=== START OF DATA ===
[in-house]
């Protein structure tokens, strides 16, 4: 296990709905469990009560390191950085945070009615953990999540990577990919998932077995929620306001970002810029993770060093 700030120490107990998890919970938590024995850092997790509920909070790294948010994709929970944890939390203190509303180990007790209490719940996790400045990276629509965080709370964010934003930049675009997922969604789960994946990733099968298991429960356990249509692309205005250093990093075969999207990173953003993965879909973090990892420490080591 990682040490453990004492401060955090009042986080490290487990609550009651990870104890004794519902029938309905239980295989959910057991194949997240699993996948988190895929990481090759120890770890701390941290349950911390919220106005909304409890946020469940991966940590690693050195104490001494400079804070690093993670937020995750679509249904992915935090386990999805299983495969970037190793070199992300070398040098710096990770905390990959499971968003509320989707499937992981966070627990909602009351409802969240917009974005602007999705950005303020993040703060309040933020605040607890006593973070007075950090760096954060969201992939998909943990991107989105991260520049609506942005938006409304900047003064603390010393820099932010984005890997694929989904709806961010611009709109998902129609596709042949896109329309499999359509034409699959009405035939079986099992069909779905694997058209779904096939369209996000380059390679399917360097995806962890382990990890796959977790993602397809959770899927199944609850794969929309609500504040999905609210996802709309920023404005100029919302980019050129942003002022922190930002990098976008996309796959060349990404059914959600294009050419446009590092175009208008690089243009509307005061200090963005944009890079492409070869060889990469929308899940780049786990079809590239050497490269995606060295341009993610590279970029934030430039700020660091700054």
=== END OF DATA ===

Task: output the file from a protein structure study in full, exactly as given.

[in-house]
């Protein structure tokens, strides 16, 4: 296990709905469990009560390191950085945070009615953990999540990577990919998932077995929620306001970002810029993770060093 700030120490107990998890919970938590024995850092997790509920909070790294948010994709929970944890939390203190509303180990007790209490719940996790400045990276629509965080709370964010934003930049675009997922969604789960994946990733099968298991429960356990249509692309205005250093990093075969999207990173953003993965879909973090990892420490080591 990682040490453990004492401060955090009042986080490290487990609550009651990870104890004794519902029938309905239980295989959910057991194949997240699993996948988190895929990481090759120890770890701390941290349950911390919220106005909304409890946020469940991966940590690693050195104490001494400079804070690093993670937020995750679509249904992915935090386990999805299983495969970037190793070199992300070398040098710096990770905390990959499971968003509320989707499937992981966070627990909602009351409802969240917009974005602007999705950005303020993040703060309040933020605040607890006593973070007075950090760096954060969201992939998909943990991107989105991260520049609506942005938006409304900047003064603390010393820099932010984005890997694929989904709806961010611009709109998902129609596709042949896109329309499999359509034409699959009405035939079986099992069909779905694997058209779904096939369209996000380059390679399917360097995806962890382990990890796959977790993602397809959770899927199944609850794969929309609500504040999905609210996802709309920023404005100029919302980019050129942003002022922190930002990098976008996309796959060349990404059914959600294009050419446009590092175009208008690089243009509307005061200090963005944009890079492409070869060889990469929308899940780049786990079809590239050497490269995606060295341009993610590279970029934030430039700020660091700054």